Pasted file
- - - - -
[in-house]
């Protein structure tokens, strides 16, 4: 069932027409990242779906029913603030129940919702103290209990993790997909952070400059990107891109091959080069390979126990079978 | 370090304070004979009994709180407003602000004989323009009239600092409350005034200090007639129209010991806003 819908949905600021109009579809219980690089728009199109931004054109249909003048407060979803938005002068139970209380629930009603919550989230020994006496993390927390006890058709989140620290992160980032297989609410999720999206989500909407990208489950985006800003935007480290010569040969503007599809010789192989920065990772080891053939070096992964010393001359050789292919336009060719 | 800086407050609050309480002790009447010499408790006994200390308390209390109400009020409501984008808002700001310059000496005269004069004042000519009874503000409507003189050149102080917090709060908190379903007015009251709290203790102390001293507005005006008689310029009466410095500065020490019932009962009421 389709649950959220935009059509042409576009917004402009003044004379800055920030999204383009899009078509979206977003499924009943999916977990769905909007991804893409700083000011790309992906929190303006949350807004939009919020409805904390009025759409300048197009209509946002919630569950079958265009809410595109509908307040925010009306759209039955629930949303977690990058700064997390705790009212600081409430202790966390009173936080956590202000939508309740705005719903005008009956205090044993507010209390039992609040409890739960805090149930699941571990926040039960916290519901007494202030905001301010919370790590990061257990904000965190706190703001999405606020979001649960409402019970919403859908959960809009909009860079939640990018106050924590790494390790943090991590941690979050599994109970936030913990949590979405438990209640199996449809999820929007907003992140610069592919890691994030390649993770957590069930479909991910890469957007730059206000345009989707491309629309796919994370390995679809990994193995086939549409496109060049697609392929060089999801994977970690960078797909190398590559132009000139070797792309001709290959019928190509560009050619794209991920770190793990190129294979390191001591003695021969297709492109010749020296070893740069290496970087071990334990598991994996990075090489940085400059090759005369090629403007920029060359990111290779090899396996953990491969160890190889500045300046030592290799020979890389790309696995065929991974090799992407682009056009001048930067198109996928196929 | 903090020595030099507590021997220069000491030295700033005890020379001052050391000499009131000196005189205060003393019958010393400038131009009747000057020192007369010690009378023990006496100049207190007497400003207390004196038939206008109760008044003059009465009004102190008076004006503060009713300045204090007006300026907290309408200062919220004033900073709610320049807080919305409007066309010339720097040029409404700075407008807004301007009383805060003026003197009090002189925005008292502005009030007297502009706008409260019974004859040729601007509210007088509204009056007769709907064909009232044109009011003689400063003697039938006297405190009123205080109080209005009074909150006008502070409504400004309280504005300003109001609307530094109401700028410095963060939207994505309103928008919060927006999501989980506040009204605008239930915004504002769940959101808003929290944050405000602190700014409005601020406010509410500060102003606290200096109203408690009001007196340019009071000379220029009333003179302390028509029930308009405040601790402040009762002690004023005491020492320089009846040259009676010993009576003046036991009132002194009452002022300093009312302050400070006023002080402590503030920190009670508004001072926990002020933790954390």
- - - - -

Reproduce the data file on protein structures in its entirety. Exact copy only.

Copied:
[in-house]
């Protein structure tokens, strides 16, 4: 069932027409990242779906029913603030129940919702103290209990993790997909952070400059990107891109091959080069390979126990079978 | 370090304070004979009994709180407003602000004989323009009239600092409350005034200090007639129209010991806003 819908949905600021109009579809219980690089728009199109931004054109249909003048407060979803938005002068139970209380629930009603919550989230020994006496993390927390006890058709989140620290992160980032297989609410999720999206989500909407990208489950985006800003935007480290010569040969503007599809010789192989920065990772080891053939070096992964010393001359050789292919336009060719 | 800086407050609050309480002790009447010499408790006994200390308390209390109400009020409501984008808002700001310059000496005269004069004042000519009874503000409507003189050149102080917090709060908190379903007015009251709290203790102390001293507005005006008689310029009466410095500065020490019932009962009421 389709649950959220935009059509042409576009917004402009003044004379800055920030999204383009899009078509979206977003499924009943999916977990769905909007991804893409700083000011790309992906929190303006949350807004939009919020409805904390009025759409300048197009209509946002919630569950079958265009809410595109509908307040925010009306759209039955629930949303977690990058700064997390705790009212600081409430202790966390009173936080956590202000939508309740705005719903005008009956205090044993507010209390039992609040409890739960805090149930699941571990926040039960916290519901007494202030905001301010919370790590990061257990904000965190706190703001999405606020979001649960409402019970919403859908959960809009909009860079939640990018106050924590790494390790943090991590941690979050599994109970936030913990949590979405438990209640199996449809999820929007907003992140610069592919890691994030390649993770957590069930479909991910890469957007730059206000345009989707491309629309796919994370390995679809990994193995086939549409496109060049697609392929060089999801994977970690960078797909190398590559132009000139070797792309001709290959019928190509560009050619794209991920770190793990190129294979390191001591003695021969297709492109010749020296070893740069290496970087071990334990598991994996990075090489940085400059090759005369090629403007920029060359990111290779090899396996953990491969160890190889500045300046030592290799020979890389790309696995065929991974090799992407682009056009001048930067198109996928196929 | 903090020595030099507590021997220069000491030295700033005890020379001052050391000499009131000196005189205060003393019958010393400038131009009747000057020192007369010690009378023990006496100049207190007497400003207390004196038939206008109760008044003059009465009004102190008076004006503060009713300045204090007006300026907290309408200062919220004033900073709610320049807080919305409007066309010339720097040029409404700075407008807004301007009383805060003026003197009090002189925005008292502005009030007297502009706008409260019974004859040729601007509210007088509204009056007769709907064909009232044109009011003689400063003697039938006297405190009123205080109080209005009074909150006008502070409504400004309280504005300003109001609307530094109401700028410095963060939207994505309103928008919060927006999501989980506040009204605008239930915004504002769940959101808003929290944050405000602190700014409005601020406010509410500060102003606290200096109203408690009001007196340019009071000379220029009333003179302390028509029930308009405040601790402040009762002690004023005491020492320089009846040259009676010993009576003046036991009132002194009452002022300093009312302050400070006023002080402590503030920190009670508004001072926990002020933790954390």